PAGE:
Ted Leo and the Pharmacists

Since disbanding the punk-fueled Chisel in the late '90s, Ted Leo has emerged as a pub-rock hero, championing everyone from the Specials to Thin Lizzy while also creating his own revved-up version of the real thing. His engaging knack for storytelling lyrics and infectious passion for punk rock and politics make him a completely compelling performer and songwriter. He takes something you might not think you had any particular opinion on -- say, the Squeeze catalog, Stiff Records, Split Enz and yet more Thin Lizzy -- and throws it back in your face, reworded and individually stamped and rebirthed into a song like "Timorous Me." And suddenly you're faced with the reality that the guy making you pump your fists and shred some air guitar happens to be named Ted.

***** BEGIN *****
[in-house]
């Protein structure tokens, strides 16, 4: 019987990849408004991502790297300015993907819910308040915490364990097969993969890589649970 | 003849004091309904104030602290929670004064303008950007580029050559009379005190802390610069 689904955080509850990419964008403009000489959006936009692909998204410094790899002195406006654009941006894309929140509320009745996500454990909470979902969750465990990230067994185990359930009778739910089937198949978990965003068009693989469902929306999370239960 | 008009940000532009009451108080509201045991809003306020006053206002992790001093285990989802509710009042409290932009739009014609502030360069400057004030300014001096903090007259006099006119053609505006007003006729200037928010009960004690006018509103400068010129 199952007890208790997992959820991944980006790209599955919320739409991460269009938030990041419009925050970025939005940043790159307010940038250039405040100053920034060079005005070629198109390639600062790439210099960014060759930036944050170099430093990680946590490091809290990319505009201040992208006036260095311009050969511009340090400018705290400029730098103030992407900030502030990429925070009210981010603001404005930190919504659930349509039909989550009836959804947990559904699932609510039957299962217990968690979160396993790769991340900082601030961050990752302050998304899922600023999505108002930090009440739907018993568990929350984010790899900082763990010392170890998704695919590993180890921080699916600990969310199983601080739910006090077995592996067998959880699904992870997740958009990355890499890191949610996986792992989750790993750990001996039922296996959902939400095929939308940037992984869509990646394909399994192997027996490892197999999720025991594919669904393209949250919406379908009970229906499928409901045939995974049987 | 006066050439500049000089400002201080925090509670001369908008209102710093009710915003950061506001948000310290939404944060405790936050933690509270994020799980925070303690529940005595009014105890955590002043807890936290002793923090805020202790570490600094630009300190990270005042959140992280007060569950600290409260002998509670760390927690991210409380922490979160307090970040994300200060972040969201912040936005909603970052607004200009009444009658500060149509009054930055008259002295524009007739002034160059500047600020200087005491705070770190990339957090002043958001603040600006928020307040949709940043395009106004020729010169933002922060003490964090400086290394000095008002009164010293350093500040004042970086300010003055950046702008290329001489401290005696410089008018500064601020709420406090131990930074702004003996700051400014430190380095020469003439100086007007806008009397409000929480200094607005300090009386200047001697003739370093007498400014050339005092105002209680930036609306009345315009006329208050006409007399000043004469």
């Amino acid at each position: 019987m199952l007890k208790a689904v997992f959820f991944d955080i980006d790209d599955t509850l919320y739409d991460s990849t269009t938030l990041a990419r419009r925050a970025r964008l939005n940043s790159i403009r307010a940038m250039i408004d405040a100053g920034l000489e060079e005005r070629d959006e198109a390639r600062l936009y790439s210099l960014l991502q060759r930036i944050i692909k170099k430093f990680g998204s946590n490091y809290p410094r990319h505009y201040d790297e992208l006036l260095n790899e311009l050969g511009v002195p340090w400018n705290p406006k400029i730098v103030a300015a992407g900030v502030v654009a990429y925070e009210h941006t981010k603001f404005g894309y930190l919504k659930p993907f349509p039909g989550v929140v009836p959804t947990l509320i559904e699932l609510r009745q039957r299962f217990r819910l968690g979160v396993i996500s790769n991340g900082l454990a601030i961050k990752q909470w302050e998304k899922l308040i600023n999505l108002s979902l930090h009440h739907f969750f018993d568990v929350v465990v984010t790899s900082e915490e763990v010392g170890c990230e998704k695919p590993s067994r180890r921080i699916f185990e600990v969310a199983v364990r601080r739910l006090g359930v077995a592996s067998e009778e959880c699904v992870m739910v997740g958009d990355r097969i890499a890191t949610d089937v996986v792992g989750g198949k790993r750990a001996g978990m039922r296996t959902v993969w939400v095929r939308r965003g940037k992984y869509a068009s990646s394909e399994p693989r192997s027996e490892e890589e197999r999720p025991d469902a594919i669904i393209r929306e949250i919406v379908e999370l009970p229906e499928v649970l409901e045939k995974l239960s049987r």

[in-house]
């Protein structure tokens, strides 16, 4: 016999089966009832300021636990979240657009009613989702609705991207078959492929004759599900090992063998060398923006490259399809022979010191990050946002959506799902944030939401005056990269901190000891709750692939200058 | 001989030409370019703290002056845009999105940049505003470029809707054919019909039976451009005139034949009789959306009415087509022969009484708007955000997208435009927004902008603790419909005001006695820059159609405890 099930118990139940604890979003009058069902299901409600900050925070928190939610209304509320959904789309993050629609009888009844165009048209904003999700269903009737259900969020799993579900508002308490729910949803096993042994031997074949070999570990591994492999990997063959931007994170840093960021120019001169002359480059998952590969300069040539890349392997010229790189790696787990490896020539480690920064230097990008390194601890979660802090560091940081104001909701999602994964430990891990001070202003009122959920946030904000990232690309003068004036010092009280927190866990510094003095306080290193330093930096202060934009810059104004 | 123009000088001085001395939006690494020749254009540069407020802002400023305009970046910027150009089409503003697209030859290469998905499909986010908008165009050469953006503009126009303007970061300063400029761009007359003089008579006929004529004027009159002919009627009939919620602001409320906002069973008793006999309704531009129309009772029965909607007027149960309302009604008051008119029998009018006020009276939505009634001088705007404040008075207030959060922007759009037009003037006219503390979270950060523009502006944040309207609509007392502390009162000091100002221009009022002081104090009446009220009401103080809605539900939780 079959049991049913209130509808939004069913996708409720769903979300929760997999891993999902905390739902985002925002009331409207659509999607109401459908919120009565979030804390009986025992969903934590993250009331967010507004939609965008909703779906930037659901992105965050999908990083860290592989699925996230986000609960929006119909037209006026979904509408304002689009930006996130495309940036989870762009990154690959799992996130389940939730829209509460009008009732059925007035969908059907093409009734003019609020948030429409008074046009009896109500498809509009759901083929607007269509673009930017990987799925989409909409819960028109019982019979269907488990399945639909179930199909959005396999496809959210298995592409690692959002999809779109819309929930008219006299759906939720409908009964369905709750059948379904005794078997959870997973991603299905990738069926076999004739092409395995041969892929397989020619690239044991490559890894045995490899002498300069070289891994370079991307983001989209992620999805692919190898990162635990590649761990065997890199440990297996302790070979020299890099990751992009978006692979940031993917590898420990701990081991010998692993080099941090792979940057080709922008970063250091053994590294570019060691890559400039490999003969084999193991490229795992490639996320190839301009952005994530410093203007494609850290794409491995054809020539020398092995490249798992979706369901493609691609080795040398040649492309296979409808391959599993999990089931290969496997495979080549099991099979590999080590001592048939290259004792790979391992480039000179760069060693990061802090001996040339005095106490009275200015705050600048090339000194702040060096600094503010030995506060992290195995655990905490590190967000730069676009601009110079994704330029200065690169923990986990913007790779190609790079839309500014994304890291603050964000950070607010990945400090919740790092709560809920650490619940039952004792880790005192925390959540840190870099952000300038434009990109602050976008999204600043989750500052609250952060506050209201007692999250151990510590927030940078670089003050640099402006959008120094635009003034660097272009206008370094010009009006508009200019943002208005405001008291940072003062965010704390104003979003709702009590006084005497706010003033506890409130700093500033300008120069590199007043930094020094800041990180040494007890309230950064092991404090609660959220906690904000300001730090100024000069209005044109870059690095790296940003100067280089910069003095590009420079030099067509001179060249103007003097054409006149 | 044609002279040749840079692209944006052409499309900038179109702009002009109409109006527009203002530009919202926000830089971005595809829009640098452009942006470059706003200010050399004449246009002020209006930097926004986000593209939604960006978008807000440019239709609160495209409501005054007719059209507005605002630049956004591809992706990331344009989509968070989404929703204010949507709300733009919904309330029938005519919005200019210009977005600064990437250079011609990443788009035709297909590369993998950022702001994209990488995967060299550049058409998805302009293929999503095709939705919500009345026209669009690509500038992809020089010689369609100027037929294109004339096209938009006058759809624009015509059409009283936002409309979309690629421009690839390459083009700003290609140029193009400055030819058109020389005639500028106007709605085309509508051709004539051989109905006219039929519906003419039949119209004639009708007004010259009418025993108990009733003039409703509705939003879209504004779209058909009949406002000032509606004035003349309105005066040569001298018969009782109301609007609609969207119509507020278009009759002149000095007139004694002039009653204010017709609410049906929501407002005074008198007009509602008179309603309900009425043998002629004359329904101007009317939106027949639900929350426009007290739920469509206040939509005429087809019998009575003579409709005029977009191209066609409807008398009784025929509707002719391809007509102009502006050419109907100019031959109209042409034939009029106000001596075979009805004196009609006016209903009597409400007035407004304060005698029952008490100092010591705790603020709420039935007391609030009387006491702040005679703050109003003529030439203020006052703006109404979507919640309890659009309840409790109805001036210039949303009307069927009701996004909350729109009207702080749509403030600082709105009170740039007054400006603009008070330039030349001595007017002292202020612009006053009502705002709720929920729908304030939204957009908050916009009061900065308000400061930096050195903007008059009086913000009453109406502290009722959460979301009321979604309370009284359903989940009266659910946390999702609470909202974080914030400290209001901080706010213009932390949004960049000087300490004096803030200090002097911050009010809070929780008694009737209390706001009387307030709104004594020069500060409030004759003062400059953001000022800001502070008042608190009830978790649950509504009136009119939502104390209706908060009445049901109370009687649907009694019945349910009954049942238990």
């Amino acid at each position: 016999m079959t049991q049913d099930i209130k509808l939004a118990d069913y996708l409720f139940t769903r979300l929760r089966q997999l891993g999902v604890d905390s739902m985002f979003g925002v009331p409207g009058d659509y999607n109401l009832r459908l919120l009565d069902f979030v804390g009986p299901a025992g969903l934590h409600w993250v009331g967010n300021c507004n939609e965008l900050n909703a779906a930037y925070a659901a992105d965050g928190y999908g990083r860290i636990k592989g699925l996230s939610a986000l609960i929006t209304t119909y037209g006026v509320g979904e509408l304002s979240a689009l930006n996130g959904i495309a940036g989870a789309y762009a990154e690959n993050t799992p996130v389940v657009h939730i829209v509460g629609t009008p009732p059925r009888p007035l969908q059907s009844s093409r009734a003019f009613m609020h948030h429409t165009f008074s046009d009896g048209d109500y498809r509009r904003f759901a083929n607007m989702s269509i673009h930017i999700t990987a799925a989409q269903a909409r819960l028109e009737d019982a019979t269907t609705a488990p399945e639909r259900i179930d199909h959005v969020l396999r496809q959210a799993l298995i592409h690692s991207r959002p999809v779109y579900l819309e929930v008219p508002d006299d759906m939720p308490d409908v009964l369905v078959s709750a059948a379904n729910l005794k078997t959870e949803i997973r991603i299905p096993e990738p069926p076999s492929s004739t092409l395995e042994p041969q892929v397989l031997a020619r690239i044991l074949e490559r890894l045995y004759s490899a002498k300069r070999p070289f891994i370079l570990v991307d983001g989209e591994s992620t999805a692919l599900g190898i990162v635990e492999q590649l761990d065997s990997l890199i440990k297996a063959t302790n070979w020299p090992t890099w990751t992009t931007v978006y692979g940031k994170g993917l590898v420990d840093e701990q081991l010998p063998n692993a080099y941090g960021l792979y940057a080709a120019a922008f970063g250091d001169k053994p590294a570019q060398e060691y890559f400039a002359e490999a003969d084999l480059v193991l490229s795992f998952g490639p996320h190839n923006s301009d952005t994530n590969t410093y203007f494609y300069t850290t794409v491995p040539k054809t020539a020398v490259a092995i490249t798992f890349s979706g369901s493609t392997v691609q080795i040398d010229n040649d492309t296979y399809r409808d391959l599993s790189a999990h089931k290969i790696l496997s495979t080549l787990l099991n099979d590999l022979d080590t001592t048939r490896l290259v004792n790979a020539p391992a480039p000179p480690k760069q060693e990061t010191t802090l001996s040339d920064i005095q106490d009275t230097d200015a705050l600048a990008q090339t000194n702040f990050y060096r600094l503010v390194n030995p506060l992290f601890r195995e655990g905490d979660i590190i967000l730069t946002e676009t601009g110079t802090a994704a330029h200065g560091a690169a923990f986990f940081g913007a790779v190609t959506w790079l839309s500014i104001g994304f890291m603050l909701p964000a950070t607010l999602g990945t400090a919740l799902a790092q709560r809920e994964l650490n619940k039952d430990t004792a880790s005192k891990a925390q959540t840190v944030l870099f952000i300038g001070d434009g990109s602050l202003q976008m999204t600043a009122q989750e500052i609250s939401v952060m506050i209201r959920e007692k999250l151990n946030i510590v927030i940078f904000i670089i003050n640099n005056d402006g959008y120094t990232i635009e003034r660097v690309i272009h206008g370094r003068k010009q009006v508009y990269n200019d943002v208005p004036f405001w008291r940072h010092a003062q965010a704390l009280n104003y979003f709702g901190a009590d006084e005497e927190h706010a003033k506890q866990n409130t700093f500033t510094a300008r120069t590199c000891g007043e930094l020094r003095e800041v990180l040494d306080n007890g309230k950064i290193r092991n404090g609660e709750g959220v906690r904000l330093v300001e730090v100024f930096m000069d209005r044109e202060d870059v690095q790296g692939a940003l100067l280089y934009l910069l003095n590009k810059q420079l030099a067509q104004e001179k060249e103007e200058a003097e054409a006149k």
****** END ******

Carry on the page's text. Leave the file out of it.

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After last year's Billy Bragg-esque EP Tell Balgeary, Balgury Is Dead and his alarming vocal-cord blowout, Leo is back with a full-length that steals more from his days with Chisel: The songs are all marked by muscle and bluster, with only a few moments of expanded palette, like the Celtic-style soul of "Counting Down the Hours." It's not a revelation; Leo is at a place where he's been before. But the strong points remain -- check the melody on the opening "Me & Mia," or the section on "Little Dawn," where he sings "Stretch out your weary hand to mine, it's alright" before he seems to put a finger to his lips and "shhh" like it's no big deal. Leo is delivering old-school rock melodrama. All he asks is that you believe him for a little bit. Even during Shake the Sheets's unsteady moments, you really should.

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